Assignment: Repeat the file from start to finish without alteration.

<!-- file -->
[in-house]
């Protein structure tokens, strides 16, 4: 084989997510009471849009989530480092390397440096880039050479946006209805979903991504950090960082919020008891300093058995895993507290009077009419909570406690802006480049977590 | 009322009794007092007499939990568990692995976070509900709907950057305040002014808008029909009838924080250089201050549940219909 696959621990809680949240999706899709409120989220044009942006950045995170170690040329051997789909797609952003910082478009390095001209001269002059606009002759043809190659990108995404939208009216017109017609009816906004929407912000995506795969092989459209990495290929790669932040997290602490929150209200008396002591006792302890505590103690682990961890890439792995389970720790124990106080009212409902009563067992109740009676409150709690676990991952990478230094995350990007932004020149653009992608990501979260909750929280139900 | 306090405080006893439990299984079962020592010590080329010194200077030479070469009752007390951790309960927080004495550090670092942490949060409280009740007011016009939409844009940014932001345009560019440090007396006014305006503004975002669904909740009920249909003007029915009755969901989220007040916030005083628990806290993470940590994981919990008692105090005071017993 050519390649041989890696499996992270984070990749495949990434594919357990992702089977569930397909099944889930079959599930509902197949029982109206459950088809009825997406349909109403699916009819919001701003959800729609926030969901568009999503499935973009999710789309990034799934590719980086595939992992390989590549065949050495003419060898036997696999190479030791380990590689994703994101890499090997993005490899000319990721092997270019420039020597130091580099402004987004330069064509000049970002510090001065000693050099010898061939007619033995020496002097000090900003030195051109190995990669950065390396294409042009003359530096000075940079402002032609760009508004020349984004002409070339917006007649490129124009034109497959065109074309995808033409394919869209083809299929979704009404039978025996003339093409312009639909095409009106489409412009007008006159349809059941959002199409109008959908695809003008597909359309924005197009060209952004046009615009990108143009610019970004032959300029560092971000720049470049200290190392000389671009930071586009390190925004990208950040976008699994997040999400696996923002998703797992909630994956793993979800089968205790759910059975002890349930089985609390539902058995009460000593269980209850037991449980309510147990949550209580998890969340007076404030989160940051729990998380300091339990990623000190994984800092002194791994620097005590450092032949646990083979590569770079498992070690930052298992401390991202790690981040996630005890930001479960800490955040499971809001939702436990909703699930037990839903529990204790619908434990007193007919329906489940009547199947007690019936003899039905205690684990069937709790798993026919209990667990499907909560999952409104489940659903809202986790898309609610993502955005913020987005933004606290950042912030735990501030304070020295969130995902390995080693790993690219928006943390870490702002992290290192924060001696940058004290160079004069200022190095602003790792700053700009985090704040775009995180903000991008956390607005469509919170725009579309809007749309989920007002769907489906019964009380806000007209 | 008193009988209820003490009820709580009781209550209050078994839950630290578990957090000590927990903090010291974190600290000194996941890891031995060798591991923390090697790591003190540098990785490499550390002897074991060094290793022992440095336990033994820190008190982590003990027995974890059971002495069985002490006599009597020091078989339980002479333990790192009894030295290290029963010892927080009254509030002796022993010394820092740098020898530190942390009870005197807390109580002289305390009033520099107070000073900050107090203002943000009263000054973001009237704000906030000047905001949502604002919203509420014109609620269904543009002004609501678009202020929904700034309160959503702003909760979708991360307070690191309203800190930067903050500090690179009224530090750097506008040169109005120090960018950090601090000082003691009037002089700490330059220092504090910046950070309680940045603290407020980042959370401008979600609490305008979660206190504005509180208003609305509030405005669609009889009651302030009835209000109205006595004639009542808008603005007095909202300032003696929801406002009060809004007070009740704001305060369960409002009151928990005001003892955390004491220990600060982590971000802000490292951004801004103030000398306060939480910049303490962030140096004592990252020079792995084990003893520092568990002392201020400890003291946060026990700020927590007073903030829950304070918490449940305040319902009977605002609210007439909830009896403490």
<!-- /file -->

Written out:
[in-house]
């Protein structure tokens, strides 16, 4: 084989997510009471849009989530480092390397440096880039050479946006209805979903991504950090960082919020008891300093058995895993507290009077009419909570406690802006480049977590 | 009322009794007092007499939990568990692995976070509900709907950057305040002014808008029909009838924080250089201050549940219909 696959621990809680949240999706899709409120989220044009942006950045995170170690040329051997789909797609952003910082478009390095001209001269002059606009002759043809190659990108995404939208009216017109017609009816906004929407912000995506795969092989459209990495290929790669932040997290602490929150209200008396002591006792302890505590103690682990961890890439792995389970720790124990106080009212409902009563067992109740009676409150709690676990991952990478230094995350990007932004020149653009992608990501979260909750929280139900 | 306090405080006893439990299984079962020592010590080329010194200077030479070469009752007390951790309960927080004495550090670092942490949060409280009740007011016009939409844009940014932001345009560019440090007396006014305006503004975002669904909740009920249909003007029915009755969901989220007040916030005083628990806290993470940590994981919990008692105090005071017993 050519390649041989890696499996992270984070990749495949990434594919357990992702089977569930397909099944889930079959599930509902197949029982109206459950088809009825997406349909109403699916009819919001701003959800729609926030969901568009999503499935973009999710789309990034799934590719980086595939992992390989590549065949050495003419060898036997696999190479030791380990590689994703994101890499090997993005490899000319990721092997270019420039020597130091580099402004987004330069064509000049970002510090001065000693050099010898061939007619033995020496002097000090900003030195051109190995990669950065390396294409042009003359530096000075940079402002032609760009508004020349984004002409070339917006007649490129124009034109497959065109074309995808033409394919869209083809299929979704009404039978025996003339093409312009639909095409009106489409412009007008006159349809059941959002199409109008959908695809003008597909359309924005197009060209952004046009615009990108143009610019970004032959300029560092971000720049470049200290190392000389671009930071586009390190925004990208950040976008699994997040999400696996923002998703797992909630994956793993979800089968205790759910059975002890349930089985609390539902058995009460000593269980209850037991449980309510147990949550209580998890969340007076404030989160940051729990998380300091339990990623000190994984800092002194791994620097005590450092032949646990083979590569770079498992070690930052298992401390991202790690981040996630005890930001479960800490955040499971809001939702436990909703699930037990839903529990204790619908434990007193007919329906489940009547199947007690019936003899039905205690684990069937709790798993026919209990667990499907909560999952409104489940659903809202986790898309609610993502955005913020987005933004606290950042912030735990501030304070020295969130995902390995080693790993690219928006943390870490702002992290290192924060001696940058004290160079004069200022190095602003790792700053700009985090704040775009995180903000991008956390607005469509919170725009579309809007749309989920007002769907489906019964009380806000007209 | 008193009988209820003490009820709580009781209550209050078994839950630290578990957090000590927990903090010291974190600290000194996941890891031995060798591991923390090697790591003190540098990785490499550390002897074991060094290793022992440095336990033994820190008190982590003990027995974890059971002495069985002490006599009597020091078989339980002479333990790192009894030295290290029963010892927080009254509030002796022993010394820092740098020898530190942390009870005197807390109580002289305390009033520099107070000073900050107090203002943000009263000054973001009237704000906030000047905001949502604002919203509420014109609620269904543009002004609501678009202020929904700034309160959503702003909760979708991360307070690191309203800190930067903050500090690179009224530090750097506008040169109005120090960018950090601090000082003691009037002089700490330059220092504090910046950070309680940045603290407020980042959370401008979600609490305008979660206190504005509180208003609305509030405005669609009889009651302030009835209000109205006595004639009542808008603005007095909202300032003696929801406002009060809004007070009740704001305060369960409002009151928990005001003892955390004491220990600060982590971000802000490292951004801004103030000398306060939480910049303490962030140096004592990252020079792995084990003893520092568990002392201020400890003291946060026990700020927590007073903030829950304070918490449940305040319902009977605002609210007439909830009896403490």